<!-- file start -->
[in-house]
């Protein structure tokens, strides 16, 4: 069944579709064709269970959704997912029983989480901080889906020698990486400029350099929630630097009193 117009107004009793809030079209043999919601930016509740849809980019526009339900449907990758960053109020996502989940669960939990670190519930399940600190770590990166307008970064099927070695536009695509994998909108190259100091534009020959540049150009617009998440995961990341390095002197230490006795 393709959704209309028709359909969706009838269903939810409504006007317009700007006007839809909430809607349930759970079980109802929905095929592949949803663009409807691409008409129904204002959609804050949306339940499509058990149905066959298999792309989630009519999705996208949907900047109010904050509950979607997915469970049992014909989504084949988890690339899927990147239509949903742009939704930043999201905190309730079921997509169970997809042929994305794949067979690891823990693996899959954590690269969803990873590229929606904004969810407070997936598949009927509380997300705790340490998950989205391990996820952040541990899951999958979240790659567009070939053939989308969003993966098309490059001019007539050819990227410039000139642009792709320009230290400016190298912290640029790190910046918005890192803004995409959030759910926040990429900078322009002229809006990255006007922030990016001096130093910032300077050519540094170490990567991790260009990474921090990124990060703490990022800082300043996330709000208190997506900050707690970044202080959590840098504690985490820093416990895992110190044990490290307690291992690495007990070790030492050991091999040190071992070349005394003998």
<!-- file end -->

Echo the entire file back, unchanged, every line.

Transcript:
[in-house]
């Protein structure tokens, strides 16, 4: 069944579709064709269970959704997912029983989480901080889906020698990486400029350099929630630097009193 117009107004009793809030079209043999919601930016509740849809980019526009339900449907990758960053109020996502989940669960939990670190519930399940600190770590990166307008970064099927070695536009695509994998909108190259100091534009020959540049150009617009998440995961990341390095002197230490006795 393709959704209309028709359909969706009838269903939810409504006007317009700007006007839809909430809607349930759970079980109802929905095929592949949803663009409807691409008409129904204002959609804050949306339940499509058990149905066959298999792309989630009519999705996208949907900047109010904050509950979607997915469970049992014909989504084949988890690339899927990147239509949903742009939704930043999201905190309730079921997509169970997809042929994305794949067979690891823990693996899959954590690269969803990873590229929606904004969810407070997936598949009927509380997300705790340490998950989205391990996820952040541990899951999958979240790659567009070939053939989308969003993966098309490059001019007539050819990227410039000139642009792709320009230290400016190298912290640029790190910046918005890192803004995409959030759910926040990429900078322009002229809006990255006007922030990016001096130093910032300077050519540094170490990567991790260009990474921090990124990060703490990022800082300043996330709000208190997506900050707690970044202080959590840098504690985490820093416990895992110190044990490290307690291992690495007990070790030492050991091999040190071992070349005394003998």